The Irish Times view on the row between Poland and Brussels: stakes are high

Although Warsaw has sought to mend fences with fellow member-states, the governing party looks increasingly vulnerable

It was one of one of the country’s largest demonstrations since the 1989 fall of communism. An estimated 500,000 people joined the weekend Warsaw march for democratic rights, while thousands participated elsewhere.

Warsaw’s march was led by former prime minister and European Council president Donald Tusk, head of the centrist opposition party Civic Platform (PO), and Lech Walesa, the shipyard worker who emerged as a leader of the Solidarity movement and became Poland’s president. It encompassed the erosion of democratic norms and independence of the judiciary, the high cost of living, political corruption, and demands for LGBTQ+ and reproductive rights.

The turnout was boosted by opposition to new legislation from the right-wing FiS government – in power since 2015 – setting up a commission to inquire into alleged links between politicians and Moscow. There are fears that the law, dubbed by the opposition “lex Tusk”, will be used to prevent him from standing in next year’s elections.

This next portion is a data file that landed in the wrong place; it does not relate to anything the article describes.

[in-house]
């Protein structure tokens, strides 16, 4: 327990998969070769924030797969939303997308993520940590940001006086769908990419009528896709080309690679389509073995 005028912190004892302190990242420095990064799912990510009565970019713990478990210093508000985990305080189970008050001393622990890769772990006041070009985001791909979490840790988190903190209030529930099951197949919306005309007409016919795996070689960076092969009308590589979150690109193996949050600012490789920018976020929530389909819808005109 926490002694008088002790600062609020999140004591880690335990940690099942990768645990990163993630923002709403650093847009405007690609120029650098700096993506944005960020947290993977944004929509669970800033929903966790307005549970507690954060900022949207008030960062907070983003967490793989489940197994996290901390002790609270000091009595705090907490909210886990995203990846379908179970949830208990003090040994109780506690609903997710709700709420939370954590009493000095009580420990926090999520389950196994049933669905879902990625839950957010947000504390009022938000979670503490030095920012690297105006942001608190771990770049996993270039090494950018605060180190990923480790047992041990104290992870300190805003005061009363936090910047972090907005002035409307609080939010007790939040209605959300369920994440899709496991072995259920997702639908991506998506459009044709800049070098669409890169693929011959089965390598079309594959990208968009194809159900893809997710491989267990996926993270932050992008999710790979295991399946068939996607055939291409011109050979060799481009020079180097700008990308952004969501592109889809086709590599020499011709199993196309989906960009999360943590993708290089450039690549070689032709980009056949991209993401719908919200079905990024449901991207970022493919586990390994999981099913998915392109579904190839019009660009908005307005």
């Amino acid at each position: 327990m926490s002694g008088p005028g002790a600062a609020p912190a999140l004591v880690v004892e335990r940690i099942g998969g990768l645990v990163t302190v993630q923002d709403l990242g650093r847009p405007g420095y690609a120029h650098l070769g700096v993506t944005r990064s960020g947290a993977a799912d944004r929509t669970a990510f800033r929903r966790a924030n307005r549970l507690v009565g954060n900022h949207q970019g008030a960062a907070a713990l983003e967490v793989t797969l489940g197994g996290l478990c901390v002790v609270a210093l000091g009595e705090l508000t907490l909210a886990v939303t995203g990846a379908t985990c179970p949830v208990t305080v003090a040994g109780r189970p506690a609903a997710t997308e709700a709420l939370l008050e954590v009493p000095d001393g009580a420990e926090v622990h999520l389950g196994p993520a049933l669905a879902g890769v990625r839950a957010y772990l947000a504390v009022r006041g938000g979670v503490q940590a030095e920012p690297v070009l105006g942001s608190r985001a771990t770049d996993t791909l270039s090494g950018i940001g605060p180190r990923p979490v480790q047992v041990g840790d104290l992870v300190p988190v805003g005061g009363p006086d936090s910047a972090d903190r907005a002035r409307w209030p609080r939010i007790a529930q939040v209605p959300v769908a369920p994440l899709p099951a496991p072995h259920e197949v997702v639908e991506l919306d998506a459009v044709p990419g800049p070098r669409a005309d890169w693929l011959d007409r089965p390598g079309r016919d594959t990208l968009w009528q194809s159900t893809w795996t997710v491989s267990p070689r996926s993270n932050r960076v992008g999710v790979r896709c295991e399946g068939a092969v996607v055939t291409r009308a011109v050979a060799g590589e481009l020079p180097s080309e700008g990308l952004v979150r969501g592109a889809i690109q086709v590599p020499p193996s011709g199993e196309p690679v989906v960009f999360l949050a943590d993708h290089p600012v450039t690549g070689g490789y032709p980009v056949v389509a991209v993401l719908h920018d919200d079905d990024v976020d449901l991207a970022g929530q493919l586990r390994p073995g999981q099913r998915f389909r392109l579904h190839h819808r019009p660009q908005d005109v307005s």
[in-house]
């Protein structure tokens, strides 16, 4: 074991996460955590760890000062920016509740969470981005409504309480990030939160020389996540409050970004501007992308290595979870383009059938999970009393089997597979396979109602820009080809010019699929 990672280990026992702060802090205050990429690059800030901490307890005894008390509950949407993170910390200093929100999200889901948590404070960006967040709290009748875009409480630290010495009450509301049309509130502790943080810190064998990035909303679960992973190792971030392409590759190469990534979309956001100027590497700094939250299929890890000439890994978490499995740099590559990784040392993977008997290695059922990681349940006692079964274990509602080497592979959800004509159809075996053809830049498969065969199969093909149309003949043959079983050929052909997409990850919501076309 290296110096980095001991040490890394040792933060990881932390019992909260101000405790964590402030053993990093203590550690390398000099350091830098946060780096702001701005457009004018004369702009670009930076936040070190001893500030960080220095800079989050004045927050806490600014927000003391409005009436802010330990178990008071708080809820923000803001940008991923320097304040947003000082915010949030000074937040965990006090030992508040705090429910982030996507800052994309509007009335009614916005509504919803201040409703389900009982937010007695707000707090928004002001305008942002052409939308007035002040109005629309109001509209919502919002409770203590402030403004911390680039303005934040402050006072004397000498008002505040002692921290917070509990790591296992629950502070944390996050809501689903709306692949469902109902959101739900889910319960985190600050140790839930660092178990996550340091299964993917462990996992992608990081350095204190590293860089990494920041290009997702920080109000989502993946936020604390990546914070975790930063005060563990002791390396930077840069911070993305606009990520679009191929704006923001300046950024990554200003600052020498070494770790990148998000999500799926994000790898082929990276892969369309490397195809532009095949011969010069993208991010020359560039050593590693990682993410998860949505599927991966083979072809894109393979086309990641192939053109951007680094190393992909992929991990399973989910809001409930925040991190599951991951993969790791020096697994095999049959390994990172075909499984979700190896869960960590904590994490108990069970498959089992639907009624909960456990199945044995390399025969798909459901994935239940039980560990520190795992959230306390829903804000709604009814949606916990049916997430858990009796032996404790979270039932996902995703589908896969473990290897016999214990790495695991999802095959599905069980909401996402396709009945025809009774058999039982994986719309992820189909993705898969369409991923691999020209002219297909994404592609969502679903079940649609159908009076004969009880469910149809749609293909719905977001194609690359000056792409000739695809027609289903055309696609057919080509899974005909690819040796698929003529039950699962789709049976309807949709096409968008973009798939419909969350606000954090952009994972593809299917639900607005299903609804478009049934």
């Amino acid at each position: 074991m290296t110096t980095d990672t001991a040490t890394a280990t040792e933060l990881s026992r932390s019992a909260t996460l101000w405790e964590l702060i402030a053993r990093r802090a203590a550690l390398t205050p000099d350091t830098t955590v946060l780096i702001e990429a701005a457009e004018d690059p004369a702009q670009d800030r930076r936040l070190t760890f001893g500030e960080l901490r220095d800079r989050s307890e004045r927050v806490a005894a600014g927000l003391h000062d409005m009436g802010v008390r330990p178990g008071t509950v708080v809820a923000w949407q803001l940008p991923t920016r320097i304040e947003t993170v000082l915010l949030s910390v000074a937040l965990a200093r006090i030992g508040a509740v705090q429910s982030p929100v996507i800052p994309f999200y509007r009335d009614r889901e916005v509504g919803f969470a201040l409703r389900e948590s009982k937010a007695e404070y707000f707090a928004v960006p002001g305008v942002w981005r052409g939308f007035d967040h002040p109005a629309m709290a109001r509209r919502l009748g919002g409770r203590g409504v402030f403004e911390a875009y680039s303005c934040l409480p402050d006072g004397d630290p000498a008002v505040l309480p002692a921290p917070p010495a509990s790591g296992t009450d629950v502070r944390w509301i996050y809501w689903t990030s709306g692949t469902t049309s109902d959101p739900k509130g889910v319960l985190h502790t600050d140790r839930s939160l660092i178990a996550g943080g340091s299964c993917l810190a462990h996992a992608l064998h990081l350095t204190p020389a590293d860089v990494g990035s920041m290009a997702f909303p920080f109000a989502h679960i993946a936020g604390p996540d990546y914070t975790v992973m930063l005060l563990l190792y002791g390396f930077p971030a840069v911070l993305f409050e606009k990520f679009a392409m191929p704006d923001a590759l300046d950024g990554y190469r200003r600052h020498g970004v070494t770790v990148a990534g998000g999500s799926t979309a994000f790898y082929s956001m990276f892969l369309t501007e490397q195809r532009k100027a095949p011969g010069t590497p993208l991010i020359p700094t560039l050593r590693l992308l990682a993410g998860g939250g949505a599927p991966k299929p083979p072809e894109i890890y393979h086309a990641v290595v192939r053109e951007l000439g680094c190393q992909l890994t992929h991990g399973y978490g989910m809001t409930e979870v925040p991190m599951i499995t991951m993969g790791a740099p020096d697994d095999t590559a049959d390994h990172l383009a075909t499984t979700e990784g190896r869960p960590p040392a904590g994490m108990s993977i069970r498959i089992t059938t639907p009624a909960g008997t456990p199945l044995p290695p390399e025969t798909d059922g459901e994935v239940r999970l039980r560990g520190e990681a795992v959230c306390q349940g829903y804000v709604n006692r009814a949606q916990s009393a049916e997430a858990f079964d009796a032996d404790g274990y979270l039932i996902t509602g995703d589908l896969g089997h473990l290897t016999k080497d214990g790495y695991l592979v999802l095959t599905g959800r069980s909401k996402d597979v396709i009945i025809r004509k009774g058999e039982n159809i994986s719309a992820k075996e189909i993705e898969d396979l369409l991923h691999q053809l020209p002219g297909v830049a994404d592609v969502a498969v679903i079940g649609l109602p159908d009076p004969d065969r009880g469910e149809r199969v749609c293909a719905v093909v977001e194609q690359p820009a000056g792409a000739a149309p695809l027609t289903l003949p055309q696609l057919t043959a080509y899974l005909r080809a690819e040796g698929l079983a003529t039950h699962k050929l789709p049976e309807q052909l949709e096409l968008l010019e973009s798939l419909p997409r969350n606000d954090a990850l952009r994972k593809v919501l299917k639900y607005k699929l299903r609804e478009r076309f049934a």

And on Monday pressure on FiS was further ramped up by a final ruling by the Court of Justice of the European Union that a December 2019 reform that prevented judges from questioning the legality of the appointment of other judges violated EU law. The government’s controversial changes also allowed the (now liquidated) Disciplinary Chamber of the Polish Supreme Court to penalise judges for their verdicts.


The confrontation with the European court has cost Poland some €557 million in fines, of which the Commission has docked Warsaw €360 million from its allocation of Covid-recovery funding. Under pressure from Brussels, Poland has reinstated most of the suspended judges in the past few months. But the number of dubiously appointed ones continues to grow.

Although Warsaw has sought to mend fences with fellow member-states, not least, unlike Hungary, in maintaining strong support for Ukraine against Russia, the demonstration and ruling reflect the governing party’s increased vulnerability. Viktor Orban may be set to lose an ally.